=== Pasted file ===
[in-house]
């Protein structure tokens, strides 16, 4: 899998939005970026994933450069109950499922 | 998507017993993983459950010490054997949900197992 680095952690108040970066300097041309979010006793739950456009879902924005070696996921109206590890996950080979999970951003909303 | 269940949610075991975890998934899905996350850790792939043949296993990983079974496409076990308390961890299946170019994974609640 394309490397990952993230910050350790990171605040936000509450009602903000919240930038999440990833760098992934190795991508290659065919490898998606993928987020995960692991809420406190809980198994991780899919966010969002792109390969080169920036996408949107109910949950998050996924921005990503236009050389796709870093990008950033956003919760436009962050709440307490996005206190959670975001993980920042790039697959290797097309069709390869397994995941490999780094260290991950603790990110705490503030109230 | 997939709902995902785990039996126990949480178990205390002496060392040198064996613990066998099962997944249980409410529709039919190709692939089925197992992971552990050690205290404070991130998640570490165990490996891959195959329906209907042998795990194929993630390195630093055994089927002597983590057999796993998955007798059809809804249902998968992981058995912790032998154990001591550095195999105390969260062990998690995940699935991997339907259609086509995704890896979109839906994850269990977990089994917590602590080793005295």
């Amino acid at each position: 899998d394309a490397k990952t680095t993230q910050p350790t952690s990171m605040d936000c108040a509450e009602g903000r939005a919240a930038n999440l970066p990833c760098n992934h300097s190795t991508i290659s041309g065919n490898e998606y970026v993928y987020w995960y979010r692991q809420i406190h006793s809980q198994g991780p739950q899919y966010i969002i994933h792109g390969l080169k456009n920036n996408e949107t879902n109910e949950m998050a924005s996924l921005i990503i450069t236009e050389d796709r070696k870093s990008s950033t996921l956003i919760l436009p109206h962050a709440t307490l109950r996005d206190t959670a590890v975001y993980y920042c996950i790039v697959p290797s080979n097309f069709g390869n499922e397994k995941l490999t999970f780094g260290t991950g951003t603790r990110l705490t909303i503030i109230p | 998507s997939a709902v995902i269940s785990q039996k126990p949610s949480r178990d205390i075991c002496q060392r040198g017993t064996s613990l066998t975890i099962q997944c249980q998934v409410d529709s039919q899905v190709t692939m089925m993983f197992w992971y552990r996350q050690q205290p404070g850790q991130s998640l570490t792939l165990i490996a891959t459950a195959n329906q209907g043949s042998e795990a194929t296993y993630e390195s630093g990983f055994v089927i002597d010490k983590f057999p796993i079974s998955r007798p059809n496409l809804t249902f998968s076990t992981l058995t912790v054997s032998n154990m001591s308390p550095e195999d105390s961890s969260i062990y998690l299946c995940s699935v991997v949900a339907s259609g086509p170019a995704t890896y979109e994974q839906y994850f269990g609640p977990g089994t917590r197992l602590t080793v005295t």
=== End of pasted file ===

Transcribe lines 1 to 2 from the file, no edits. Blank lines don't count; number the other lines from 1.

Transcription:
[in-house]
């Protein structure tokens, strides 16, 4: 899998939005970026994933450069109950499922 | 998507017993993983459950010490054997949900197992 680095952690108040970066300097041309979010006793739950456009879902924005070696996921109206590890996950080979999970951003909303 | 269940949610075991975890998934899905996350850790792939043949296993990983079974496409076990308390961890299946170019994974609640 394309490397990952993230910050350790990171605040936000509450009602903000919240930038999440990833760098992934190795991508290659065919490898998606993928987020995960692991809420406190809980198994991780899919966010969002792109390969080169920036996408949107109910949950998050996924921005990503236009050389796709870093990008950033956003919760436009962050709440307490996005206190959670975001993980920042790039697959290797097309069709390869397994995941490999780094260290991950603790990110705490503030109230 | 997939709902995902785990039996126990949480178990205390002496060392040198064996613990066998099962997944249980409410529709039919190709692939089925197992992971552990050690205290404070991130998640570490165990490996891959195959329906209907042998795990194929993630390195630093055994089927002597983590057999796993998955007798059809809804249902998968992981058995912790032998154990001591550095195999105390969260062990998690995940699935991997339907259609086509995704890896979109839906994850269990977990089994917590602590080793005295």